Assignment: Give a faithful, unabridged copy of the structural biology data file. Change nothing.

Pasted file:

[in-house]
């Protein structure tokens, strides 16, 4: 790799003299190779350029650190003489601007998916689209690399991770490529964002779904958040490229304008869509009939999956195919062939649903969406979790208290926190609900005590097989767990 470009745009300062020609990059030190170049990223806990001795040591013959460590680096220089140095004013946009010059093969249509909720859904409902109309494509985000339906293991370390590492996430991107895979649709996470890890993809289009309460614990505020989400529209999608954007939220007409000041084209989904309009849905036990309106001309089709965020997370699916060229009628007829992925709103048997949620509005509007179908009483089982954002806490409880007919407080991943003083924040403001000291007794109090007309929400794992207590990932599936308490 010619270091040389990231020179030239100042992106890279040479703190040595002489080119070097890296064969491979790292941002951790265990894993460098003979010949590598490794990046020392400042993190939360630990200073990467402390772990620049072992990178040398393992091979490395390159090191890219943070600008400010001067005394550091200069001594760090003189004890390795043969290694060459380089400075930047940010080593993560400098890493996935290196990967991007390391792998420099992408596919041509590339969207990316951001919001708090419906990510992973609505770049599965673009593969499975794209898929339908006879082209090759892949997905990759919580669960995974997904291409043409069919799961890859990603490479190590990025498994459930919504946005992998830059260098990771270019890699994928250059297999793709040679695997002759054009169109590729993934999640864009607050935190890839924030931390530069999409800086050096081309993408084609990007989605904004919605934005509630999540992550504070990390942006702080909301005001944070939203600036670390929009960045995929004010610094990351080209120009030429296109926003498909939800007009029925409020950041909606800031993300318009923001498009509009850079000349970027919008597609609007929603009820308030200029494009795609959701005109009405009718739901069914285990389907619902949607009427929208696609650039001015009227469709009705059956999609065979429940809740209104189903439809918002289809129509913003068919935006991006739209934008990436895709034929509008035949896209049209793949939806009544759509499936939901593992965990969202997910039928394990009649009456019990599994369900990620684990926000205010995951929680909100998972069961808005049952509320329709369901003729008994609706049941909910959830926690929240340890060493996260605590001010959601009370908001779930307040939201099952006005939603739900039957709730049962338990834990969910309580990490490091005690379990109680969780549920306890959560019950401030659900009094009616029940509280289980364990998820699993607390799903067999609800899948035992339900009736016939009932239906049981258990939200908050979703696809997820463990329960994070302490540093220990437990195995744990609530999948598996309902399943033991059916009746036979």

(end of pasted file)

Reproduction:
[in-house]
């Protein structure tokens, strides 16, 4: 790799003299190779350029650190003489601007998916689209690399991770490529964002779904958040490229304008869509009939999956195919062939649903969406979790208290926190609900005590097989767990 470009745009300062020609990059030190170049990223806990001795040591013959460590680096220089140095004013946009010059093969249509909720859904409902109309494509985000339906293991370390590492996430991107895979649709996470890890993809289009309460614990505020989400529209999608954007939220007409000041084209989904309009849905036990309106001309089709965020997370699916060229009628007829992925709103048997949620509005509007179908009483089982954002806490409880007919407080991943003083924040403001000291007794109090007309929400794992207590990932599936308490 010619270091040389990231020179030239100042992106890279040479703190040595002489080119070097890296064969491979790292941002951790265990894993460098003979010949590598490794990046020392400042993190939360630990200073990467402390772990620049072992990178040398393992091979490395390159090191890219943070600008400010001067005394550091200069001594760090003189004890390795043969290694060459380089400075930047940010080593993560400098890493996935290196990967991007390391792998420099992408596919041509590339969207990316951001919001708090419906990510992973609505770049599965673009593969499975794209898929339908006879082209090759892949997905990759919580669960995974997904291409043409069919799961890859990603490479190590990025498994459930919504946005992998830059260098990771270019890699994928250059297999793709040679695997002759054009169109590729993934999640864009607050935190890839924030931390530069999409800086050096081309993408084609990007989605904004919605934005509630999540992550504070990390942006702080909301005001944070939203600036670390929009960045995929004010610094990351080209120009030429296109926003498909939800007009029925409020950041909606800031993300318009923001498009509009850079000349970027919008597609609007929603009820308030200029494009795609959701005109009405009718739901069914285990389907619902949607009427929208696609650039001015009227469709009705059956999609065979429940809740209104189903439809918002289809129509913003068919935006991006739209934008990436895709034929509008035949896209049209793949939806009544759509499936939901593992965990969202997910039928394990009649009456019990599994369900990620684990926000205010995951929680909100998972069961808005049952509320329709369901003729008994609706049941909910959830926690929240340890060493996260605590001010959601009370908001779930307040939201099952006005939603739900039957709730049962338990834990969910309580990490490091005690379990109680969780549920306890959560019950401030659900009094009616029940509280289980364990998820699993607390799903067999609800899948035992339900009736016939009932239906049981258990939200908050979703696809997820463990329960994070302490540093220990437990195995744990609530999948598996309902399943033991059916009746036979």